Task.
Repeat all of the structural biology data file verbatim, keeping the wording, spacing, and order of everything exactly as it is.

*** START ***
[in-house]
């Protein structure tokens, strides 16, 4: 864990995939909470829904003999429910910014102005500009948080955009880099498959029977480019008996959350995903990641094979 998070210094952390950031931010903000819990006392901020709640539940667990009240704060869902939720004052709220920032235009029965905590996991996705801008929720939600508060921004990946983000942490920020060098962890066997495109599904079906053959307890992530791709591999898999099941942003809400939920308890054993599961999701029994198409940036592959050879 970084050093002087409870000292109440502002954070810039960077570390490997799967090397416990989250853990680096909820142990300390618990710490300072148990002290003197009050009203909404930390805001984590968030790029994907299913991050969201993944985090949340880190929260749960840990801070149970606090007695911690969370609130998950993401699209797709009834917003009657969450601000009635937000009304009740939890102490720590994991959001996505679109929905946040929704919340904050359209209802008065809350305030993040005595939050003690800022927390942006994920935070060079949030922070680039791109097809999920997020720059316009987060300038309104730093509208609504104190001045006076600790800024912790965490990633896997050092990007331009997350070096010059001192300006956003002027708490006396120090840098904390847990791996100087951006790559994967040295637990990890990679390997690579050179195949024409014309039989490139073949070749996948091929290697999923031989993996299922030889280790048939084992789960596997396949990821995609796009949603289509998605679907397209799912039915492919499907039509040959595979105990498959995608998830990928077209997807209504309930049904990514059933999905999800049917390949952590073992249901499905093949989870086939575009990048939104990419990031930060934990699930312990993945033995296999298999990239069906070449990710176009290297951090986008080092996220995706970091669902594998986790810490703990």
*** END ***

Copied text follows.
[in-house]
């Protein structure tokens, strides 16, 4: 864990995939909470829904003999429910910014102005500009948080955009880099498959029977480019008996959350995903990641094979 998070210094952390950031931010903000819990006392901020709640539940667990009240704060869902939720004052709220920032235009029965905590996991996705801008929720939600508060921004990946983000942490920020060098962890066997495109599904079906053959307890992530791709591999898999099941942003809400939920308890054993599961999701029994198409940036592959050879 970084050093002087409870000292109440502002954070810039960077570390490997799967090397416990989250853990680096909820142990300390618990710490300072148990002290003197009050009203909404930390805001984590968030790029994907299913991050969201993944985090949340880190929260749960840990801070149970606090007695911690969370609130998950993401699209797709009834917003009657969450601000009635937000009304009740939890102490720590994991959001996505679109929905946040929704919340904050359209209802008065809350305030993040005595939050003690800022927390942006994920935070060079949030922070680039791109097809999920997020720059316009987060300038309104730093509208609504104190001045006076600790800024912790965490990633896997050092990007331009997350070096010059001192300006956003002027708490006396120090840098904390847990791996100087951006790559994967040295637990990890990679390997690579050179195949024409014309039989490139073949070749996948091929290697999923031989993996299922030889280790048939084992789960596997396949990821995609796009949603289509998605679907397209799912039915492919499907039509040959595979105990498959995608998830990928077209997807209504309930049904990514059933999905999800049917390949952590073992249901499905093949989870086939575009990048939104990419990031930060934990699930312990993945033995296999298999990239069906070449990710176009290297951090986008080092996220995706970091669902594998986790810490703990």